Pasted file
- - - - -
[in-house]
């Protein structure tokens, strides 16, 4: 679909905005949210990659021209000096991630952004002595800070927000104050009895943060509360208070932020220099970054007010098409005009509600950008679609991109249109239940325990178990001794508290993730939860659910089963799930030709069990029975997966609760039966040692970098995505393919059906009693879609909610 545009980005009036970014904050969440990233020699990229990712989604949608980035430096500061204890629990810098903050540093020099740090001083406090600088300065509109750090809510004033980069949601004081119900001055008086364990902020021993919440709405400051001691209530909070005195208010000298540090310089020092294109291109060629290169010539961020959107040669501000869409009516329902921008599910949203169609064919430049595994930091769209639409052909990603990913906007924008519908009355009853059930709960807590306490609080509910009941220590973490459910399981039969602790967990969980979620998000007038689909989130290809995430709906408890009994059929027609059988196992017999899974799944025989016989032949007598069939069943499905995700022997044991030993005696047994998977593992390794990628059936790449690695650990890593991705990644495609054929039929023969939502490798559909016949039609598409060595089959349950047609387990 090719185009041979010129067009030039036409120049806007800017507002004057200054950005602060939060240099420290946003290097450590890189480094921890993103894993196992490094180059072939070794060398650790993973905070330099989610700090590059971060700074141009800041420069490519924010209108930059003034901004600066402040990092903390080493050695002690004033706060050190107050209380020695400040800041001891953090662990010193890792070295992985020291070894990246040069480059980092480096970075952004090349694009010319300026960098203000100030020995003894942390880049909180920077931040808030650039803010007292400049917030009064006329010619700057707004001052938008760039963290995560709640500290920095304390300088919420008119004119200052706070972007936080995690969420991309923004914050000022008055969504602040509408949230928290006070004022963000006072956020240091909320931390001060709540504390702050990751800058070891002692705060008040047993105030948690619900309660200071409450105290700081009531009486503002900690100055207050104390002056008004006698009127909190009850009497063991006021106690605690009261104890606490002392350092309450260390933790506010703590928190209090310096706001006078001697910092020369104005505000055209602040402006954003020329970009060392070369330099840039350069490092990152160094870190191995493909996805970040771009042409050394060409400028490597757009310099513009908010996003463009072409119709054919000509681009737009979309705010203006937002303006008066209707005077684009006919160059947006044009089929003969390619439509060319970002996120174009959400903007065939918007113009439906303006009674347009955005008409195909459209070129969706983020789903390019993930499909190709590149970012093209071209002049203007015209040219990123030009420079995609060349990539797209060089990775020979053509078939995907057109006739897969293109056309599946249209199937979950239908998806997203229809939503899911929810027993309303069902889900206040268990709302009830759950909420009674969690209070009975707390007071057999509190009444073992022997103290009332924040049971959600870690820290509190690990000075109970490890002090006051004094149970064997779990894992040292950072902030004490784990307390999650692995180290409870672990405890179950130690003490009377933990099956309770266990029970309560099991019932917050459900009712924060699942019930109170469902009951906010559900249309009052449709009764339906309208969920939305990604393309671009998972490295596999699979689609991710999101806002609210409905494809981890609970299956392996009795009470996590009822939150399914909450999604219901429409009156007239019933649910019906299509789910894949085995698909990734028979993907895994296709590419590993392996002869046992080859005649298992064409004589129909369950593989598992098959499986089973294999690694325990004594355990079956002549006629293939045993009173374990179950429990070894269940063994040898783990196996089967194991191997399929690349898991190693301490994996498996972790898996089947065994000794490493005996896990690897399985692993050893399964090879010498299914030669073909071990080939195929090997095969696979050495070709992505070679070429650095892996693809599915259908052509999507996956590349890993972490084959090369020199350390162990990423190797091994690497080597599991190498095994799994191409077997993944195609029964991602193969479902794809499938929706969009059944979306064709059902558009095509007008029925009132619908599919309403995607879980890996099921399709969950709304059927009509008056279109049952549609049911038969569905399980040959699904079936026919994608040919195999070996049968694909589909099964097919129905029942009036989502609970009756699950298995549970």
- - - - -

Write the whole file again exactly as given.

[in-house]
């Protein structure tokens, strides 16, 4: 679909905005949210990659021209000096991630952004002595800070927000104050009895943060509360208070932020220099970054007010098409005009509600950008679609991109249109239940325990178990001794508290993730939860659910089963799930030709069990029975997966609760039966040692970098995505393919059906009693879609909610 545009980005009036970014904050969440990233020699990229990712989604949608980035430096500061204890629990810098903050540093020099740090001083406090600088300065509109750090809510004033980069949601004081119900001055008086364990902020021993919440709405400051001691209530909070005195208010000298540090310089020092294109291109060629290169010539961020959107040669501000869409009516329902921008599910949203169609064919430049595994930091769209639409052909990603990913906007924008519908009355009853059930709960807590306490609080509910009941220590973490459910399981039969602790967990969980979620998000007038689909989130290809995430709906408890009994059929027609059988196992017999899974799944025989016989032949007598069939069943499905995700022997044991030993005696047994998977593992390794990628059936790449690695650990890593991705990644495609054929039929023969939502490798559909016949039609598409060595089959349950047609387990 090719185009041979010129067009030039036409120049806007800017507002004057200054950005602060939060240099420290946003290097450590890189480094921890993103894993196992490094180059072939070794060398650790993973905070330099989610700090590059971060700074141009800041420069490519924010209108930059003034901004600066402040990092903390080493050695002690004033706060050190107050209380020695400040800041001891953090662990010193890792070295992985020291070894990246040069480059980092480096970075952004090349694009010319300026960098203000100030020995003894942390880049909180920077931040808030650039803010007292400049917030009064006329010619700057707004001052938008760039963290995560709640500290920095304390300088919420008119004119200052706070972007936080995690969420991309923004914050000022008055969504602040509408949230928290006070004022963000006072956020240091909320931390001060709540504390702050990751800058070891002692705060008040047993105030948690619900309660200071409450105290700081009531009486503002900690100055207050104390002056008004006698009127909190009850009497063991006021106690605690009261104890606490002392350092309450260390933790506010703590928190209090310096706001006078001697910092020369104005505000055209602040402006954003020329970009060392070369330099840039350069490092990152160094870190191995493909996805970040771009042409050394060409400028490597757009310099513009908010996003463009072409119709054919000509681009737009979309705010203006937002303006008066209707005077684009006919160059947006044009089929003969390619439509060319970002996120174009959400903007065939918007113009439906303006009674347009955005008409195909459209070129969706983020789903390019993930499909190709590149970012093209071209002049203007015209040219990123030009420079995609060349990539797209060089990775020979053509078939995907057109006739897969293109056309599946249209199937979950239908998806997203229809939503899911929810027993309303069902889900206040268990709302009830759950909420009674969690209070009975707390007071057999509190009444073992022997103290009332924040049971959600870690820290509190690990000075109970490890002090006051004094149970064997779990894992040292950072902030004490784990307390999650692995180290409870672990405890179950130690003490009377933990099956309770266990029970309560099991019932917050459900009712924060699942019930109170469902009951906010559900249309009052449709009764339906309208969920939305990604393309671009998972490295596999699979689609991710999101806002609210409905494809981890609970299956392996009795009470996590009822939150399914909450999604219901429409009156007239019933649910019906299509789910894949085995698909990734028979993907895994296709590419590993392996002869046992080859005649298992064409004589129909369950593989598992098959499986089973294999690694325990004594355990079956002549006629293939045993009173374990179950429990070894269940063994040898783990196996089967194991191997399929690349898991190693301490994996498996972790898996089947065994000794490493005996896990690897399985692993050893399964090879010498299914030669073909071990080939195929090997095969696979050495070709992505070679070429650095892996693809599915259908052509999507996956590349890993972490084959090369020199350390162990990423190797091994690497080597599991190498095994799994191409077997993944195609029964991602193969479902794809499938929706969009059944979306064709059902558009095509007008029925009132619908599919309403995607879980890996099921399709969950709304059927009509008056279109049952549609049911038969569905399980040959699904079936026919994608040919195999070996049968694909589909099964097919129905029942009036989502609970009756699950298995549970």